The OPEC Production Cut Saga Continues

Just a week after the 14-nation OPEC leaders struck a surprise deal to limit production in a bid to stabilize oil prices, the initial euphoria is starting to fade. OPEC leaders face the next hurdle as negotiations begin with its non-OPEC counterparts. Ex-OPECs Secretary General, Abdalla Salem El-Badri said on Thursday last week that the non-OPEC commitment to cut oil production by 600,000 barrels per day is a “must,” underlining that the deal is still on shaky grounds.

Russia is expected to bear the major part of the non-OPEC production cuts, committed to lower production by 300,000 barrels, half of the non-OPEC production cuts.

NYMEX Crude oil futures for January 2017 contract month pulled back from its 52-week highs of $52.39 on December 5 after the strong gains in the run up to the November 30 OPEC meeting was showing signs of consolidation. Latest data showed that OPEC’s oil output rose to 34.19 million barrels per day in November, rising from October’s levels of 33.82 million bpd. Russia reported 11.21 million bpd in November, the highest in over 30-years.

On Tuesday, December 6, the American Petroleum Institute showed that U.S. crude oil stockpiles dropped more than expected despite a strong build of over 4 million barrels in Cushing, Oklahoma. Later in the week, the U.S. Energy information administration (EIA) released its weekly inventory report for the week ending December 2, 2016. Data showed that the commercial crude oil inventories decreased by 2.4 million barrels from the previous week, at 485.8 million bpd.


EIA Crude Oil Inventories for week ending 02/12/16: -2.4 million bpd

Oil prices came under pressure this week after it emerged that the Saudi’s backed out of a meeting with Russia as part of its efforts to get non-OPEC members on board with its production cuts. OPEC leaders have now set the date for Saturday, December 10th as the next date for meeting with Russia.


Some experts believe that given the rally in oil prices to $50 a barrel, non-OPEC members may not be persuaded to cut production. Tim Evans, an energy futures specialist at Citigroup said that “further effective cooperation between oil producers seems unlikely in our view, as OPEC and Russia have already agreed on policy, reducing the leverage they have with other countries in our view.”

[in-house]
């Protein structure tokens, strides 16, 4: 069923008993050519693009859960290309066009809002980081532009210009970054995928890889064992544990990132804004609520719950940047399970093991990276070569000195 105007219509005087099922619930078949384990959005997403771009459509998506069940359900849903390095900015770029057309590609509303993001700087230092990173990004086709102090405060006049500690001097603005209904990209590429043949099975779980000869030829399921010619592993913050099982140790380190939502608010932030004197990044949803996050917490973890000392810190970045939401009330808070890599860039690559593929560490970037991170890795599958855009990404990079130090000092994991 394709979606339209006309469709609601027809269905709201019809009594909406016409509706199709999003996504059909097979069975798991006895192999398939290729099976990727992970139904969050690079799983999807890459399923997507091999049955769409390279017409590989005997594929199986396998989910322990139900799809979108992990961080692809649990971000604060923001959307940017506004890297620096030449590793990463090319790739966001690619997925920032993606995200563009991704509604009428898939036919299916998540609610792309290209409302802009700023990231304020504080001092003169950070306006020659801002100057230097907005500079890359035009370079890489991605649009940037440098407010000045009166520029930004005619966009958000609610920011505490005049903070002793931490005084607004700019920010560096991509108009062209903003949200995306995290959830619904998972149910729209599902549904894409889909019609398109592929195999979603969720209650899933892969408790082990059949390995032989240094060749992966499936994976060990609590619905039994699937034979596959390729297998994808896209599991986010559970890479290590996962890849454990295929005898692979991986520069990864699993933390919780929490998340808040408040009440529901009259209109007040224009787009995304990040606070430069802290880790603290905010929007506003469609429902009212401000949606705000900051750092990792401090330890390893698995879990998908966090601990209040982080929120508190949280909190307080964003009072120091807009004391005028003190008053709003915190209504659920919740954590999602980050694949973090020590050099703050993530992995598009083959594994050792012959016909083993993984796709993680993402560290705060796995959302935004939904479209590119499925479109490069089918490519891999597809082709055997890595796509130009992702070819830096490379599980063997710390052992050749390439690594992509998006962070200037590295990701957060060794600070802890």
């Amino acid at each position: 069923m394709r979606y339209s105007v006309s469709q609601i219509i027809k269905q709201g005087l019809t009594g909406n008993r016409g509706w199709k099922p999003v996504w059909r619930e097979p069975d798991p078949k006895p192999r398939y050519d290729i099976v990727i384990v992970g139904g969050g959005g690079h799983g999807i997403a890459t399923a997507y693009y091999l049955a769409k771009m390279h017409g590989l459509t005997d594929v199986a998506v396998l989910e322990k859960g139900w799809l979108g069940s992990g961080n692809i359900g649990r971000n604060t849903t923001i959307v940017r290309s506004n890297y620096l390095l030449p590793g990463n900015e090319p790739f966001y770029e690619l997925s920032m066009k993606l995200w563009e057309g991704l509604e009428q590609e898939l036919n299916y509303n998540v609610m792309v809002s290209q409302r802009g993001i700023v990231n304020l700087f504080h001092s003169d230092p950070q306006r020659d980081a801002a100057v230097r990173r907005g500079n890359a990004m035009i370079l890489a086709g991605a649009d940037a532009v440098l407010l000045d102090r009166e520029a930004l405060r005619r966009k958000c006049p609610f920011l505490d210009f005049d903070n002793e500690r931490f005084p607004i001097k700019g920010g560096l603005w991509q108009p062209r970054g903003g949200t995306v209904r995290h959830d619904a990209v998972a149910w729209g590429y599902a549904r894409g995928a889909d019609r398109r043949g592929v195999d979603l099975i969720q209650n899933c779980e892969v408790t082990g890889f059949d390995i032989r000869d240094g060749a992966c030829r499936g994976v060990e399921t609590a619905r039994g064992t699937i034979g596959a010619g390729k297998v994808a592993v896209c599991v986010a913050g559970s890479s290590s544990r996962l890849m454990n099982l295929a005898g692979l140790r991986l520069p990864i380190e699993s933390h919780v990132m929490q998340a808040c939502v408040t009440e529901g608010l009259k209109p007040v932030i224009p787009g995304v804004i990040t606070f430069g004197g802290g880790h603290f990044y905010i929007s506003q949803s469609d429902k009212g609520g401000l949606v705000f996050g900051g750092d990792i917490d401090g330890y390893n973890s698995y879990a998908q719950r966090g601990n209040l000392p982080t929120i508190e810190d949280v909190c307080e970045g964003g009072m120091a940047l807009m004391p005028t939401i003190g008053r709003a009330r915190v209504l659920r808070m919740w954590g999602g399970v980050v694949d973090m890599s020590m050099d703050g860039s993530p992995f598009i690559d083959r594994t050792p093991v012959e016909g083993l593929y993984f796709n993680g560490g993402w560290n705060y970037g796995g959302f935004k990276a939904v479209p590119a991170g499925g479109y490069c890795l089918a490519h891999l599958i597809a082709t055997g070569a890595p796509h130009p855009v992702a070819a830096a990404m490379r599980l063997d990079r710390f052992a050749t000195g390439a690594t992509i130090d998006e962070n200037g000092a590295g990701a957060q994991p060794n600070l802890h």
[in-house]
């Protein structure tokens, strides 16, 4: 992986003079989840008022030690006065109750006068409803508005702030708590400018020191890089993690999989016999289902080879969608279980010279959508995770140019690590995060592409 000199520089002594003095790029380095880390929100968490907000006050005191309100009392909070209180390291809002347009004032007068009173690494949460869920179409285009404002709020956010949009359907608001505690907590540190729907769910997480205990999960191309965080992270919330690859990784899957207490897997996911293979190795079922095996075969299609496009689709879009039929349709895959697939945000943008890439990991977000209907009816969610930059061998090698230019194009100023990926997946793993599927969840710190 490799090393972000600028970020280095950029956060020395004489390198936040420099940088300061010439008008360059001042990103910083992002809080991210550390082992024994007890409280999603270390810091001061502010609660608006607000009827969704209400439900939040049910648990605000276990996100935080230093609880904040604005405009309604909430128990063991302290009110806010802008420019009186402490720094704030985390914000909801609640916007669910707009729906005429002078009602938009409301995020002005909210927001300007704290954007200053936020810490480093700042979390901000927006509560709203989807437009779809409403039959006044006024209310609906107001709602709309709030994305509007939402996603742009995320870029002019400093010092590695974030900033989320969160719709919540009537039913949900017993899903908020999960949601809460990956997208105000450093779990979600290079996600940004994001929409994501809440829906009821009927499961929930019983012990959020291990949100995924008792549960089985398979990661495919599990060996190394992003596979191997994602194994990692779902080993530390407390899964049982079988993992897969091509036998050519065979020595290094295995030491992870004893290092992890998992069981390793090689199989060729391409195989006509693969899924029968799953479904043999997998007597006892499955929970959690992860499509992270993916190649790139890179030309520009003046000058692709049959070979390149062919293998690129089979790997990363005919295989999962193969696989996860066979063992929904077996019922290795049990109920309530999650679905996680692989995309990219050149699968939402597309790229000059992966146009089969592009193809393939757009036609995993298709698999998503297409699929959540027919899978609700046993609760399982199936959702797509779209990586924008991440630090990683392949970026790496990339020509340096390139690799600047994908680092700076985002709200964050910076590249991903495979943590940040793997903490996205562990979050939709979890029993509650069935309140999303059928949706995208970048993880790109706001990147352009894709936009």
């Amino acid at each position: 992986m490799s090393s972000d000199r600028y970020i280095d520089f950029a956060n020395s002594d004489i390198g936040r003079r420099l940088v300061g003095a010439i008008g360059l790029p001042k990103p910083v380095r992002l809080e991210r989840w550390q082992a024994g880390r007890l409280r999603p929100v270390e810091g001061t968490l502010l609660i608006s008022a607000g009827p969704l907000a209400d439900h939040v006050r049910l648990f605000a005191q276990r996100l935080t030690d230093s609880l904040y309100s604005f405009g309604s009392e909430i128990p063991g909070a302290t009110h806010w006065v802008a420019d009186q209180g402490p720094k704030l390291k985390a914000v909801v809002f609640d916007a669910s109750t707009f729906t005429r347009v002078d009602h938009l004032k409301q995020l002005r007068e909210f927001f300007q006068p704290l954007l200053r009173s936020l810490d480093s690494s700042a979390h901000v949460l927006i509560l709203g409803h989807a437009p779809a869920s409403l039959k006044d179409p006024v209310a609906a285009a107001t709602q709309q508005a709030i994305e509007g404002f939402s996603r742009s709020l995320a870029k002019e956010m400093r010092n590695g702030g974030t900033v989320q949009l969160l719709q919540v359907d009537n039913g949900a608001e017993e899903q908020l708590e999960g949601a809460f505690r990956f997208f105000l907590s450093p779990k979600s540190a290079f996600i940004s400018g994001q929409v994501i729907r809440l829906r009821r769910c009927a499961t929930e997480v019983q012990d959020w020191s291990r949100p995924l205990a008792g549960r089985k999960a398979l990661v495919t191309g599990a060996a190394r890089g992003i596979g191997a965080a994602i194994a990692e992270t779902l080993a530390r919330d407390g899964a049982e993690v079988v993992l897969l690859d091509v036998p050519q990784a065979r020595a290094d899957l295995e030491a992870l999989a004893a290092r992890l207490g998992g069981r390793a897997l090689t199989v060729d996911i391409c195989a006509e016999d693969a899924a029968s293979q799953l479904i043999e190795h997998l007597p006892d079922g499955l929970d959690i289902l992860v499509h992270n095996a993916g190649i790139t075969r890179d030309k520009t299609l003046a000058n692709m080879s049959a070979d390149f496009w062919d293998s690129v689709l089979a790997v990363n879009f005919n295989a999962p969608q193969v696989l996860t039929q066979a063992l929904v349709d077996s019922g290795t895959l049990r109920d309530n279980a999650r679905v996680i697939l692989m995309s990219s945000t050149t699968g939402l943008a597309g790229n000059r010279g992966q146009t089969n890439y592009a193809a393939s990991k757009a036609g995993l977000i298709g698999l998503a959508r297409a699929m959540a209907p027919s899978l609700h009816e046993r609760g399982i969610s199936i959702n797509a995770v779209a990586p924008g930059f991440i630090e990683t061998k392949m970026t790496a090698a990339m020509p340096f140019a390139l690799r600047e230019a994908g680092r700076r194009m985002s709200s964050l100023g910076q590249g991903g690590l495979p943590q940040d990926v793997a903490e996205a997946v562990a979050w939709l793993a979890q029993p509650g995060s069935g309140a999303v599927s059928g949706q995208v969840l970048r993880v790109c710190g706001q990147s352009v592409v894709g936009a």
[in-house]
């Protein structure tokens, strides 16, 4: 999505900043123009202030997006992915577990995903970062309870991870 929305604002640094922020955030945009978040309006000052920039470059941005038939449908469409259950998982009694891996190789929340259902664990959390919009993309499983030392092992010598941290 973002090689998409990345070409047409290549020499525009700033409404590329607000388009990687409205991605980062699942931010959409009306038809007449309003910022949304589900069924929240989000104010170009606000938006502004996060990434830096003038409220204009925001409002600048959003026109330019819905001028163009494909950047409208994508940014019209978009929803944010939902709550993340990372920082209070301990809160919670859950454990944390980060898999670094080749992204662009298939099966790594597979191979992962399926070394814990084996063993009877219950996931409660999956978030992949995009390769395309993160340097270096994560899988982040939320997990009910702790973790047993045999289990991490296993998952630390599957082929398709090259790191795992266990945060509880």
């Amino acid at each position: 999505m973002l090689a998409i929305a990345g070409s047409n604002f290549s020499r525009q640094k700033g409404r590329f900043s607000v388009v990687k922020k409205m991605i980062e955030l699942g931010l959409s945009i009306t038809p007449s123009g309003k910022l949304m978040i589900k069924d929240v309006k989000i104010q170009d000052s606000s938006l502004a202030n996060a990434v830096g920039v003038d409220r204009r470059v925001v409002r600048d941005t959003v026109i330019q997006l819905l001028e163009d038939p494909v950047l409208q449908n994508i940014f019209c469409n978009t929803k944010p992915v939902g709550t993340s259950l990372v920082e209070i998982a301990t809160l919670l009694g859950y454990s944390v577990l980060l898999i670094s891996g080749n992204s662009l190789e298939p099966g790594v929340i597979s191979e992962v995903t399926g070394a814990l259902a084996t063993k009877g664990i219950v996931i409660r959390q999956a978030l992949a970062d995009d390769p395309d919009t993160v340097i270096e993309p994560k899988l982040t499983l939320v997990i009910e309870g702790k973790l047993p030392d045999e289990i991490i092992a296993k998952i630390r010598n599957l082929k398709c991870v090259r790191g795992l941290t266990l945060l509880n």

While Russia has so far maintained that it will cut production by 300,000 barrels per day Azerbaijan, another key non-OPEC player has signaled willingness to come to Vienna on Saturday with its own proposals for production cuts.

Analysts now think that the rally in oil prices is a bit “over done,” as SEB Bank’s chief commodities analyst, Bjarne Schieldrop says “Optimism over the OPEC cut decision has eroded a bit, the devil will be in the details.”

WTI Crude Oil, looking weaker near the highs

The WTI crude oil chart shows prices losing the momentum near the current highs of above the $51.60 handle. Although at the time of writing, oil prices are attempting to push higher, the technical outlook remains that of a near term correction in prices. Support is seen at $49.17 through $48.36, which prices could test in the near term, especially on a failure to break out above the resistance at $51.60.


WTI Crude Oil Daily Chart: Resistance at $51.64

This weekend’s OPEC and non-OPEC meeting is quite unlikely to produce much of a “bang” for the oil markets, but any negative rumors could definitely hurt the sentiment. Oil prices are quite likely to remain supported above the $45 handle heading into the end of the year, but signs of a topping pattern are evident with the $51.64 resistance proving to be too hard to break and holding up on three tests to this level so far.